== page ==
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GROSS: Let’s talk about The Family’s connection to Uganda, where there’s a, really a draconian anti-gay bill that has been introduced into parliament. Uganda already punishes the practice of homosexuality with life in prison. What would the new legislation do?
Mr. SHARLET: Well, the new legislation adds to this something called aggravated homosexuality. And this can include, for instance, if a gay man has sex with another man who is disabled, that’s aggravated homosexuality, and that man can be – I suppose both, actually, could be put to death for this. The use of any drugs or any intoxicants in seeking gay sex – in other words, you go to a bar and you buy a guy a drink, you’re subject to the death penalty if you go home and sleep together after that. What it also does is it extends this outward, so that if you know a gay person and you don’t report it, that could mean – you don’t report your son or daughter, you can go to prison.
And it goes further, to say that any kind of promotion of these ideas of homosexuality, including by foreigners, can result in prison terms. Talking about same sex-marriage positively can lead you to imprisonment for life. And it’s really kind of a perfect case study in the export of a lot of American, largely evangelical ideas about homosexuality exported to Uganda, which then takes them to their logical end.
GROSS: This legislation has just been proposed. It hasn’t been signed into law. So it’s not in effect yet and it might never be in effect. But it’s on the table. It’s before parliament. So is there a direct connection between The Family and this proposed anti-homosexual legislation in Uganda?
Mr. SHARLET: Well, the legislator that introduced the bill, a guy named David Bahati, is a member of The Family. He appears to be a core member of The Family. He works, he organizes their Ugandan National Prayer Breakfast and oversees a African sort of student leadership program designed to create future leaders for Africa, into which The Family has poured millions of dollars working through a very convoluted chain of linkages passing the money over to Uganda.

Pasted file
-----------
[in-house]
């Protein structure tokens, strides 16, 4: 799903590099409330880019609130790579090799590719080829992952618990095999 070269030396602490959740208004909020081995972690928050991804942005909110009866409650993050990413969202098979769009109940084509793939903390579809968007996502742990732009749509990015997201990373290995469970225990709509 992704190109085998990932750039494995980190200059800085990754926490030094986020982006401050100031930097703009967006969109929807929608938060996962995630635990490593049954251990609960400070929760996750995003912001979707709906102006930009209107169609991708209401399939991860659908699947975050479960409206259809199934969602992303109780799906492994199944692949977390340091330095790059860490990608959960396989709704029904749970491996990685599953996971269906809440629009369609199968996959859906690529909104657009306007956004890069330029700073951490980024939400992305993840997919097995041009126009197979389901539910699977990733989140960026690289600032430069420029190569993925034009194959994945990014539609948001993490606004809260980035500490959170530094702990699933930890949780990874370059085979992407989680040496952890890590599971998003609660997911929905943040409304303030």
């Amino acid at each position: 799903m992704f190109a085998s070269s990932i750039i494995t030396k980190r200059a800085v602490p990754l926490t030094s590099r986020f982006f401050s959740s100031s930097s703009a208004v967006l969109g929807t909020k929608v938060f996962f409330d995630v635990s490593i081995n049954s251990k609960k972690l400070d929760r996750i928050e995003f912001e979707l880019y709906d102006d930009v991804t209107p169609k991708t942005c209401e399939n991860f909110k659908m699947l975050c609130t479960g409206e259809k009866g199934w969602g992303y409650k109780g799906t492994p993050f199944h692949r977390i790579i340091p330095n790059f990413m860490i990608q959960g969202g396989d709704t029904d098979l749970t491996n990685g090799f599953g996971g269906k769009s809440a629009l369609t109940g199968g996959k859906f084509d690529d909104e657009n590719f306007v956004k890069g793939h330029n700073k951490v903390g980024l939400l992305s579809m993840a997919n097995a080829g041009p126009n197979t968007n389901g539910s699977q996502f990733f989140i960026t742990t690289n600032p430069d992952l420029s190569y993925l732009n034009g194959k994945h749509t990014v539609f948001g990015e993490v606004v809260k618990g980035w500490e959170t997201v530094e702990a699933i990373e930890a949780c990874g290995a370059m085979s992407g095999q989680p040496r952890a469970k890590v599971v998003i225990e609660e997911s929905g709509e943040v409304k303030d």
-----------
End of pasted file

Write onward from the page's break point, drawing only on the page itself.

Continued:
GROSS: So you’re reporting the story for the first time today, and you found this story – this direct connection between The Family and the proposed legislation by following the money?
Mr. SHARLET: Yes, it’s – I always say that The Family is secretive, but not secret. You can go and look at 990s, tax forms and follow the money through these organizations that The Family describe as invisible. But you go and you look. You follow that money. You look at their archives. You do interviews where you can. It’s not so invisible anymore. So that’s how working with some research colleagues we discovered that David Bahati, the man behind this legislation, is really deeply, deeply involved in The Family’s work in Uganda, that the ethics minister of Uganda, Museveni’s kind of right-hand man, a guy named Nsaba Buturo, is also helping to organize The Family’s National Prayer Breakfast. And here’s a guy who has been the main force for this Anti-Homosexuality Act in Uganda’s executive office and has been very vocal about what he’s doing, in a rather extreme and hateful way. But these guys are not so much under the influence of The Family. They are, in Uganda, The Family.
GROSS: So how did you find out that Bahati is directly connected to The Family? You’ve described him as a core member of The Family. And this is the person who introduced the anti-gay legislation in Uganda that calls for the death penalty for some gay people.
Mr. SHARLET: Looking at the, The Family’s 990s, where they’re moving their money to – into this African leadership academy called Cornerstone, which runs two programs: Youth Corps, which has described its goals in the past as an international, quote, invisible family binding together world leaders, and also an alumni organization designed to place Cornerstone grads – graduates of this sort of very elite educational program and politics and NGO’s through something called the African Youth Leadership Forum, which is run by -according to Ugandan media – which is run by David Bahati, this same legislator who introduced the Anti-Homosexuality Act.